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You should not take food supplements such as iron without medical advice. (Image source: Hush Naidoo/unsplash)

Especially children, women and older people are more often affected by iron deficiency. (4)

Is vegan iron also suitable for children and babies?

In Europe, iron deficiency is not uncommon even in healthy children between 6 and 36 months. (5) . Children belong to the risk group for iron deficiency, as growth is accompanied by an increased need for iron. (6) Iron deficiency in children is also often counteracted with iron supplements. However, there are also indications that negative effects can occur even at low doses. These include reduced growth and increased illnesses such as diarrhoea. (7)

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Children are more susceptible to iron deficiency than other population groups. (Image source: Robert Collins/unsplash)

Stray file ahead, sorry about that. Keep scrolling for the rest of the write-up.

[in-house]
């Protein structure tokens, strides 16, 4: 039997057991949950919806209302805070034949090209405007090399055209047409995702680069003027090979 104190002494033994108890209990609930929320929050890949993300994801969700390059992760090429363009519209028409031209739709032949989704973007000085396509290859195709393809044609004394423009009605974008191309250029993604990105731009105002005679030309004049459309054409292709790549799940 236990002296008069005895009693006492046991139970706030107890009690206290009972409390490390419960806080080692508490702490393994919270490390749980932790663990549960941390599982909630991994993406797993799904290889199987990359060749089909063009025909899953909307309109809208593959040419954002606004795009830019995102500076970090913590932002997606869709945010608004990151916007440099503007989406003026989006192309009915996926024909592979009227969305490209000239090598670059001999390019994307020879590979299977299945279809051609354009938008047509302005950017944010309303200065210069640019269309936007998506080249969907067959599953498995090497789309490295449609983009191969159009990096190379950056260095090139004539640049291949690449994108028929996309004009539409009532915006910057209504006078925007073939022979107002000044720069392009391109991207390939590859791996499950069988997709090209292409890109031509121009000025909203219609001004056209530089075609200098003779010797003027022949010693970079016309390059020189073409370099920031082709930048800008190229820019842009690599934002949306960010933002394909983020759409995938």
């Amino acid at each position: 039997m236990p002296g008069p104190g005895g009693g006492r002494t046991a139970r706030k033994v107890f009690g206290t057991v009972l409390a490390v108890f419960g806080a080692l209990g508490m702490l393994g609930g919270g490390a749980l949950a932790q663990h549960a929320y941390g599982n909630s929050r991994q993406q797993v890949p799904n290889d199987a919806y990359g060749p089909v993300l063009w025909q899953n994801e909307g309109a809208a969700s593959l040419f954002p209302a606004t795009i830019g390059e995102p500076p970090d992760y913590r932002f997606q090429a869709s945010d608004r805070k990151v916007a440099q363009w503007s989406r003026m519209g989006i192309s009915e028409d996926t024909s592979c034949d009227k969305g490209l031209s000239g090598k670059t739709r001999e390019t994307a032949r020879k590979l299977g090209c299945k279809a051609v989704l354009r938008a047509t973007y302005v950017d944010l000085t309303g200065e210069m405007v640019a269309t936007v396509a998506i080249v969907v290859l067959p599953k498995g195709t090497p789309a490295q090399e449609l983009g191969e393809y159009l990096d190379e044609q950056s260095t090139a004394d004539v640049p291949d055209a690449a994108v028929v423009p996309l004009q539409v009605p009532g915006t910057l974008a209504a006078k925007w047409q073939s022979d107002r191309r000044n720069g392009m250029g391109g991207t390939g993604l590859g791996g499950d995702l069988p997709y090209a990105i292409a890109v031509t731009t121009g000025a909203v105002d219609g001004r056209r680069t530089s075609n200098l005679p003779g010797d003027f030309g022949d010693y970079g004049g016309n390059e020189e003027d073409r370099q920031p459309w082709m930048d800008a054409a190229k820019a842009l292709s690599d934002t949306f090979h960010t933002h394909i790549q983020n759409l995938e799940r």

When feeding children a vegan diet, it is always a case-by-case decision whether to supplement iron or not. (8)

Can I also take vegan iron during pregnancy?

There are other circumstances besides a vegan diet that increase the risk of iron deficiency. These include pregnancy, for example. Pregnant women have about twice the iron requirement as women who are not pregnant. Iron deficiency and anaemia are two common complications of pregnancy. Treatment with an oral iron supplement is the remedy of choice here in most cases. (9) Even if you are pregnant, you should not take iron supplements on your own. Your gynaecologist always keeps an eye on your iron supply and will prescribe an appropriate remedy if necessary.

How much do vegan iron products cost?

There are two price levels for vegan iron: under 20 euros and over 20 euros. The more expensive products are usually either combination preparations for vegans that contain many different nutrients, or products with lower doses of iron.

Type price range
Dosage below 40 milligrams of iron 10 to 26 euros
Dosage with 40 milligrams of iron 13 to 20 euros
Dosage with 50 milligrams of iron 15 to 20 euros
Combination preparation 5 to 25 euros